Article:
Distribution is a critical piece of the publishing puzzle, yet most new publishers seem to think it will magically open up to them once they publish a book. The only thing that will magically open up is the publisher's wallet. We talked a little about the two largest distributors, Ingram Books, which Lightning Source publishers get access to, and Baker&Taylor, with whom almost any publisher can sign up. However, Baker&Taylor doesn't automatically stock books for small publishers. When talking about the publisher's cost of book distribution, it doesn't mean much unless the distributor keeps the publisher's books in stock. Some bookstore ordering software won't process an order unless the title shows as "in stock" at the distributor. While in-stock status at a national distributor is essential to selling books in quantity through retail outlets, it can carry a heavy price. Book distributors who deal with small publishers usually require a discount between 65% to 75% off the cover price. In other words, they pay the publisher between 25% to 35% of the cover price on books they actually sell. The books must be returnable, and they will often be returned in beat-up condition that renders them unfit for sale elsewhere. Smaller distributors sometimes go out of business, at which point the publisher's stock may end up at a remainder house, regardless of legal agreements to the contrary. Book distributors may also play musical chairs with books, returning them all before payment is due and then accepting them again under a new payment schedule. Some distributors, whether or not they will actively promote the publisher's books, require a sizeable number of books for stock. Although this seems positive at first blush, it's a big risk for a small publisher if any of the bad scenarios described above play out or if the book simply doesn't sell.

Most bookstores have direct computer access to the Ingram catalog, where they can find any book distributed by Ingram by the ISBN, title, author, without referring to Books-In-Print. Many independents make Ingram their first stop, since there are benefits to bookstores ordering the maximum number of books from a single source. It's still critical for publishers to update their Books-In-Print record on Bowkerlink when adding or changing a distributor, since this is the only way some customers can find out who distributes the book. One mission that all small publishers should undertake is to visit their local bookstores and find out which distributors they prefer and which distributors they don't work with. Many distributors really serve as consolidators for Ingram, who prefers not to deal directly with small imprints and even offers a list of the smaller book distributors they deal with on their website. Almost all distributors offer paid marketing programs to publishers, ranging in cost from a few hundred dollars for a small ad in direct mailing or magazine, to thousands of dollars for a large space ads or other special treatment.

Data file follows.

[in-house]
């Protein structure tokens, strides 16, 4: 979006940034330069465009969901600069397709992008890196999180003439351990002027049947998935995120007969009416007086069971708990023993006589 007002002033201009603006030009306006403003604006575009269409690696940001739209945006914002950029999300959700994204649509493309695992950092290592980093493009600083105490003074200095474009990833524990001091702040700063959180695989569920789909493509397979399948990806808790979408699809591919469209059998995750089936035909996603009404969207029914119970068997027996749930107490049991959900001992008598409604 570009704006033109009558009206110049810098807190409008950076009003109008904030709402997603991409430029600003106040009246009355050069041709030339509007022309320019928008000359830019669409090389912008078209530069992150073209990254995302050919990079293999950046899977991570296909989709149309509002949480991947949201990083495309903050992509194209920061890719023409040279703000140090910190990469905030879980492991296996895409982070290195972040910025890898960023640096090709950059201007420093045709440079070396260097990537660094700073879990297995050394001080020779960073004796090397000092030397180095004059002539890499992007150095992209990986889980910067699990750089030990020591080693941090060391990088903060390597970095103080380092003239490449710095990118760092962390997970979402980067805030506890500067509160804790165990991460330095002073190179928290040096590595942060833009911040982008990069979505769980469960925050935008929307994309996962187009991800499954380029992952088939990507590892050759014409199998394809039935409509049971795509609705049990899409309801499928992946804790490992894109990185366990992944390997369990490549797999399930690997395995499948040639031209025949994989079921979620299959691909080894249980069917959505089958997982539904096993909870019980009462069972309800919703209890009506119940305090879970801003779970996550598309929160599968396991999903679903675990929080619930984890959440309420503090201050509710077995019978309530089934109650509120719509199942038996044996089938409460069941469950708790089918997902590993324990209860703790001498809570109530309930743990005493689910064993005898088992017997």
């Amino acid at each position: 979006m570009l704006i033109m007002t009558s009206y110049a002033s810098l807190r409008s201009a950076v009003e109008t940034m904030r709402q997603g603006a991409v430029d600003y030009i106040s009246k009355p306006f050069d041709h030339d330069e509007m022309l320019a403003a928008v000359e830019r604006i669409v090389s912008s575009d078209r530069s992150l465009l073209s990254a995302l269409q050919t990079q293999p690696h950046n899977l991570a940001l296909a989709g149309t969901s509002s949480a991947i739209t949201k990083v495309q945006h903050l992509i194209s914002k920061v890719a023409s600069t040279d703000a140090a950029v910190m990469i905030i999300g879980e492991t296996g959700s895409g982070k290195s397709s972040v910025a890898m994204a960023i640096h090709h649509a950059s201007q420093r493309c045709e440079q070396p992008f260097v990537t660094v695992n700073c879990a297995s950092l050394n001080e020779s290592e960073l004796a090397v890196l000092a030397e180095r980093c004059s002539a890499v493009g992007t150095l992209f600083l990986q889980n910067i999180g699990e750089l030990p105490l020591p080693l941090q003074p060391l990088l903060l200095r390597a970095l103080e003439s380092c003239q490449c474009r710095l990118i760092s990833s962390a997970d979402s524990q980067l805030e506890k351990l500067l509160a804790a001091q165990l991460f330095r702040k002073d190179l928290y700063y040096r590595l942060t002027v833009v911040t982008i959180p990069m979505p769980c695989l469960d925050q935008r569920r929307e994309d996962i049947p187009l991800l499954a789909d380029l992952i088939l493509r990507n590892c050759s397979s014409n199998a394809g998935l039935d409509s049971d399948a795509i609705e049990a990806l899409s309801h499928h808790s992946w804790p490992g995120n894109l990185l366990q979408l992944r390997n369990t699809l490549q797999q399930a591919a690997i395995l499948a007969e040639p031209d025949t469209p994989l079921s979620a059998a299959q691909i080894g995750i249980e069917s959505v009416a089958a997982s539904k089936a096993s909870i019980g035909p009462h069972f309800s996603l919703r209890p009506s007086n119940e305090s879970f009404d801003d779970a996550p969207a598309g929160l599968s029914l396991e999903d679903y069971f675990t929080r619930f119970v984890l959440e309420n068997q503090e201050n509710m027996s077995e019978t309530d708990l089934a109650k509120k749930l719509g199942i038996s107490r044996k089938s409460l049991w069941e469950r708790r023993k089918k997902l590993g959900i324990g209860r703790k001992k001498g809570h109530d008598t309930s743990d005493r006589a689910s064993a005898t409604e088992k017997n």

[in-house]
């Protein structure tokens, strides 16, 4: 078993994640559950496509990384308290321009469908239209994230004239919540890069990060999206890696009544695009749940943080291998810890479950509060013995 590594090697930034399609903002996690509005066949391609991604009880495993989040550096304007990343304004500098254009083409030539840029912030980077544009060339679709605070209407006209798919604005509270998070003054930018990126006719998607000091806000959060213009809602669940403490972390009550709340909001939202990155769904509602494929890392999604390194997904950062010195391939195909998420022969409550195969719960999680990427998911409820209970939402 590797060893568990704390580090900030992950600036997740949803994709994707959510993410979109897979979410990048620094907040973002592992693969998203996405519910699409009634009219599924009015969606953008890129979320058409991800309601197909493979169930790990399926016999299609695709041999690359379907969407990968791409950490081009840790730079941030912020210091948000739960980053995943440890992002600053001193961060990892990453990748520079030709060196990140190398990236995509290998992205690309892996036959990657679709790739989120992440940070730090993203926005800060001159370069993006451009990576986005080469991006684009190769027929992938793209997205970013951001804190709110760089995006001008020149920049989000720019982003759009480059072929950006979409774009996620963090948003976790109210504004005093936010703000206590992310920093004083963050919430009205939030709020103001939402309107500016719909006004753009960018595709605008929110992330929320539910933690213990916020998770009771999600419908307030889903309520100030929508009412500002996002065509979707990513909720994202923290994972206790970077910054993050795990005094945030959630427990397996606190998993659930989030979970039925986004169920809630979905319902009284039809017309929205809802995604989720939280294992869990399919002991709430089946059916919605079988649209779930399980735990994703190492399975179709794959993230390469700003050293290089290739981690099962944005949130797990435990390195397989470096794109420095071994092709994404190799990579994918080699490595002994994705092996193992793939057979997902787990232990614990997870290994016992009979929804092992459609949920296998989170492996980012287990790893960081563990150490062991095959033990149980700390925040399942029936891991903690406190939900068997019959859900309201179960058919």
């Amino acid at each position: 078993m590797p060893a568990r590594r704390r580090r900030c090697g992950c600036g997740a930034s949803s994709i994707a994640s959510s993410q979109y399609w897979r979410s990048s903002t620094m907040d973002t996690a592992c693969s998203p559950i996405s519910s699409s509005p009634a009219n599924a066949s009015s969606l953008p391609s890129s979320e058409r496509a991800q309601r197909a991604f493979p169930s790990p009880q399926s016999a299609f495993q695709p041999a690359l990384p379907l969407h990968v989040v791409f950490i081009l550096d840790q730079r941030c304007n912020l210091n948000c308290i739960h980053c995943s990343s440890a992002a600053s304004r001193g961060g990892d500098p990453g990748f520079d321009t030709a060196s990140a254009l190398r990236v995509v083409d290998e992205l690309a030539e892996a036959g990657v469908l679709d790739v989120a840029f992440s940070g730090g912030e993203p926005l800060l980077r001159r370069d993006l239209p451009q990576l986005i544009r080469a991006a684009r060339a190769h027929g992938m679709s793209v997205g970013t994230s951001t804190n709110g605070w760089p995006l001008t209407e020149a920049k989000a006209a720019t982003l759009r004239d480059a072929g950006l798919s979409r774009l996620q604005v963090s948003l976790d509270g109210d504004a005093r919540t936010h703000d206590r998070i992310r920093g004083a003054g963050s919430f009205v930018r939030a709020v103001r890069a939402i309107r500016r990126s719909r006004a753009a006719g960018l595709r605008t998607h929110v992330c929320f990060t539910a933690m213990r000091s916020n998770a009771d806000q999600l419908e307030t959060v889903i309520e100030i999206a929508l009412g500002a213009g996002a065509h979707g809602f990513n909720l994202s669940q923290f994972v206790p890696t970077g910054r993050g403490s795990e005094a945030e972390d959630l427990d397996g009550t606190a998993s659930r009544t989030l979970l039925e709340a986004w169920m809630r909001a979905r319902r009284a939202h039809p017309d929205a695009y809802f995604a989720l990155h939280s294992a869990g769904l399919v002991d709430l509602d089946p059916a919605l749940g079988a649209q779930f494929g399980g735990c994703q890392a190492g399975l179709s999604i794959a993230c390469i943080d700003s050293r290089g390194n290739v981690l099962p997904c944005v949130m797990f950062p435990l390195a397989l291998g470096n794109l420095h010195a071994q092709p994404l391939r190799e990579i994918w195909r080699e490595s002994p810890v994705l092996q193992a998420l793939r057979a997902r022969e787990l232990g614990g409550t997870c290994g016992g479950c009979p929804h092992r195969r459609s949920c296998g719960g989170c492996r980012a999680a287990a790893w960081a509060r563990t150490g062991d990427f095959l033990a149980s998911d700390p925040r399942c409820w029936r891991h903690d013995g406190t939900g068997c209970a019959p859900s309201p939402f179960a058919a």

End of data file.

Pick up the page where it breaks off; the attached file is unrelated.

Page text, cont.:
Another option for small publishers is to get a larger publisher to handle their book distribution, even a multi-billion dollar trade press. One offer we received from a publisher who releases thousands of their own new titles each year was to distribute our books for a 70/30 split (the distribution would cost us 30% of net). Since our books are designed from the outset for print-on-demand, we weren't even tempted, but the economics are interesting. If the books were redesigned for offset printing and purchased in quantity, the printing cost would drop to around a dollar a book. However, what looks like a pretty healthy split is based on the net proceeds the publisher would receive for the book, selling it at the trade discount or a little higher. So, the book would be sold for 55% off of our $14.95 cover price ($6.72), and then we would receive 70% of that amount ($4.71), minus returns, shipping costs, and the cost of money for the big print run. Making only a minor allowance for the overhead costs, we'd actually earn around half as much per book as through POD publishing, and be running a financial risk in the bargain. While we have a direct mail operation for retail customers, we don't partcularly like bookstores ordering direct from us, as it entails extra paperwork. We'd prefer if they purchased the books through Ingram distribution, which costs us nothing extra since we use Lightning Source as our printer.

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U.S. residents can order the 171 page paperback direct from the publisher for $14.95 plus $2.25 shipping and handling (media mail - normally 4 to 14 business days). The book can also be ordered through any retail store by the title "Print-On-Demand Book Publishing" or ISBN which is: 0-9723801-3-2.